Due to extreme variation in elevation, great variation occurs in the climatic conditions of Himachal . The climate varies from hot and subhumid tropical in the southern tracts to, with more elevation, cold, alpine, and glacial in the northern and eastern mountain ranges. The state has areas like Dharamsala that receive very heavy rainfall, as well as those like Lahaul and Spiti that are cold and almost rainless. Broadly, Himachal experiences three seasons: summer, winter, and rainy season. Summer lasts from mid-April till the end of June and most parts become very hot (except in the alpine zone which experiences a mild summer) with the average temperature ranging from 28 to 32 °C (82 to 90 °F). Winter lasts from late November till mid March. Snowfall is common in alpine tracts (generally above 2,200 metres (7,218 ft) i.e. in the higher and trans-Himalayan region).
Uttarakhand’s diverse ethnicities have created a rich literary tradition in languages including Hindi, Kumaoni, Garhwali, Jaunsari, and Bhoti. Many of its traditional tales originated in the form of lyrical ballads and chanted by itinerant singers and are now considered classics of Hindi literature. Ganga Prasad Vimal, Manohar Shyam Joshi, Prasoon Joshi, Shekhar Joshi, Shailesh Matiyani, Shivani, Sangeet Natak Akademi Awardee Mohan Upreti, B. M. Shah, Sahitya Akademi awardee Manglesh Dabral and Jnanpith awardee Sumitranandan Pant are some major literary figures from the region. Prominent philosopher and environmental activist Sundarlal Bahuguna and Vandana Shiva are also from Uttarakhand.
The dances of the region are connected to life and human existence and exhibit myriad human emotions. Langvir Nritya is a dance form for males that resembles gymnastic movements. Barada Nati folk dance is another famous dance of Dehradun, which is practised during some religious festivals. Other well-known dances include Hurka Baul, Jhora-Chanchri, Jhumaila, Chauphula, and Chholiya. Music is an integral part of the Uttarakhandi culture. Popular types of folk songs include Mangal, Basanti, Khuded and Chhopati. These folk songs are played on instruments including dhol, damau, turri, ransingha, dholki, daur, thali, bhankora, mandan and mashakbaja. “Bedu Pako” is a populor folk song of Uttarakhand with international fame and legendary status within the state. It serves as unofficial state song of Uttarakhand. Music is also used as a medium through which the gods are invoked. Jagar is a form of spirit worship in which the singer, or Jagariya, sings a ballad of the gods, with allusions to great epics, like Mahabharat and Ramayana, that describe the adventures and exploits of the god being invoked. Narendra Singh Negi and Mina Rana are popular folk singers of the region.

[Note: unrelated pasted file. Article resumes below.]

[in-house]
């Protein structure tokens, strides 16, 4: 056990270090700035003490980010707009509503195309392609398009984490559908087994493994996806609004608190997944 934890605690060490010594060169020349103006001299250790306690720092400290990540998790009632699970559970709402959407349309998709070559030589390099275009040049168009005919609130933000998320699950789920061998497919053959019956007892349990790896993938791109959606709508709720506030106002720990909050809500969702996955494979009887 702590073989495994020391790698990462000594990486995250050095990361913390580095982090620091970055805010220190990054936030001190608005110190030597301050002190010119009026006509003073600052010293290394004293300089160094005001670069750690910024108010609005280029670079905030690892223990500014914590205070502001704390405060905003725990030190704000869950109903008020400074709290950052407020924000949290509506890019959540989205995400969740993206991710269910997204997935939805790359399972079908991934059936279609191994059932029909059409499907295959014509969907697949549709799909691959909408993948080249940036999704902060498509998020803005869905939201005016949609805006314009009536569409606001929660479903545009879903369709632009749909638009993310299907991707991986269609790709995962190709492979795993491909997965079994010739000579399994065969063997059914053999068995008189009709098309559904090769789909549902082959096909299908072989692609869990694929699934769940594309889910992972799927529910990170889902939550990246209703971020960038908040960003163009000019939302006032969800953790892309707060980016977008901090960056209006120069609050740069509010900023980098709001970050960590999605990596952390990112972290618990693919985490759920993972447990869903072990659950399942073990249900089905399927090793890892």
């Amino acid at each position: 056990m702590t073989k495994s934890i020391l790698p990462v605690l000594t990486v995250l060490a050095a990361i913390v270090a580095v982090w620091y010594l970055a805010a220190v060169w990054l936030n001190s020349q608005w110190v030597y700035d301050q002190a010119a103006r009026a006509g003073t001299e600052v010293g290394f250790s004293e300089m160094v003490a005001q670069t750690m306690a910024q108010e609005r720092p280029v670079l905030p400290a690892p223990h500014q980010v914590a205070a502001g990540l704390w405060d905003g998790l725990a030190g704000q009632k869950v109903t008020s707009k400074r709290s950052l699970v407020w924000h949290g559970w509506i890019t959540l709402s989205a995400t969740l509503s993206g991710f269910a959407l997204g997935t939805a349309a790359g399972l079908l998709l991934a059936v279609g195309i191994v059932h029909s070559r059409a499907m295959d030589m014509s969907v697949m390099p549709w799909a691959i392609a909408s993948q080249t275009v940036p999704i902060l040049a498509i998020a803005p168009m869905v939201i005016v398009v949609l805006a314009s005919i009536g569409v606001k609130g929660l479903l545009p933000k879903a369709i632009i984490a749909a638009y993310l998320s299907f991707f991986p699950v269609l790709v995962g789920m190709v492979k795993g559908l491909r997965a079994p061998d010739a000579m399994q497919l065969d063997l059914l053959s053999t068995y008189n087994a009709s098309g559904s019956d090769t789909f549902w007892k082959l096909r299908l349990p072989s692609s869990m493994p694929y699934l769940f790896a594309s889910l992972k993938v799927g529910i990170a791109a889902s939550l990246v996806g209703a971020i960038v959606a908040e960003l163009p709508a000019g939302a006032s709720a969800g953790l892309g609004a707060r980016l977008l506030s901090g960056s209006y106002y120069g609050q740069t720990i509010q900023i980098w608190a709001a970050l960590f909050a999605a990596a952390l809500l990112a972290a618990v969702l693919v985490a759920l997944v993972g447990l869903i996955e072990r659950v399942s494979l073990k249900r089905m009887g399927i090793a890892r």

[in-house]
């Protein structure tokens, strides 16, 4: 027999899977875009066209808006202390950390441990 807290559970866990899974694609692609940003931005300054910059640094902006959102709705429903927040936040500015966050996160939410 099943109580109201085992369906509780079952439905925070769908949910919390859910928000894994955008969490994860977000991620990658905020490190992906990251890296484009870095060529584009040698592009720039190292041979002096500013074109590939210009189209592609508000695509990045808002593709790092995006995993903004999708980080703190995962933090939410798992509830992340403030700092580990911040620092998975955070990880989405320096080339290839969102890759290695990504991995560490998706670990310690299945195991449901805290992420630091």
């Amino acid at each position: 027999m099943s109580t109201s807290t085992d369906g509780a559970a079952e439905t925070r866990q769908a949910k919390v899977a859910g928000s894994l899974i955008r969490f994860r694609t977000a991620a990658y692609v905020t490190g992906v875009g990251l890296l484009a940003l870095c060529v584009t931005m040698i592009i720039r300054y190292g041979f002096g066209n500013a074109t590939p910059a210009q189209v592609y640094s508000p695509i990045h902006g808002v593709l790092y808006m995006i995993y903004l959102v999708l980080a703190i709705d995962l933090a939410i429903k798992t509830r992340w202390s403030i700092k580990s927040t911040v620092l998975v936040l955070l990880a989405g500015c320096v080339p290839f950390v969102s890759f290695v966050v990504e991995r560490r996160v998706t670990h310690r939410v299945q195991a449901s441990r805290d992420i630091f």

The primary food of Uttarakhand is vegetables with wheat being a staple, although non-vegetarian food is also served. A distinctive characteristic of Uttarakhand cuisine is the sparing use of tomatoes, milk, and milk based products. Coarse grain with high fibre content is very common in Uttarakhand due to the harsh terrain. Another crop which is associated with Uttarakhand is Buckwheat (locally called Madua or Jhingora), particularly in the interior regions of Kumaon and Garhwal. Generally, either Desi Ghee or Mustard oil is used for the purpose of cooking food. Simple recipes are made interesting with the use of hash seeds “Jakhiya” as spice. Bal Mithai is a popular fudge-like sweet. Other popular dishes include Dubuk, Chains, Kap, Chutkani, Sei, and Gulgula. A regional variation of Kadhi called Jhoi or Jholi is also popular.
One of the major Hindu pilgrimages, Haridwar Kumbh Mela, takes place in Uttarakhand. Haridwar is one of the four places in India where this mela is organised. Haridwar most recently hosted the Purna Kumbh Mela from Makar Sankranti (14 January 2010) to Vaishakh Purnima Snan (28 April 2010). Hundreds of foreigners joined Indian pilgrims in the festival which is considered the largest religious gathering in the world. Kumauni Holi, in forms including Baithki Holi, Khari Holi and Mahila Holi, all of which start from Vasant Panchami, are festivals and musical affairs that can last almost a month. Ganga Dashahara, Vasant Panchami, Makar Sankranti, Ghee Sankranti, Khatarua, Vat Savitri, and Phul Dei are other major festivals. In addition, various fairs like Kanwar Yatra, Kandali Festival, Ramman, Harela mela, Nauchandi mela, Uttarayani mela and Nanda Devi Raj Jat Mela take place.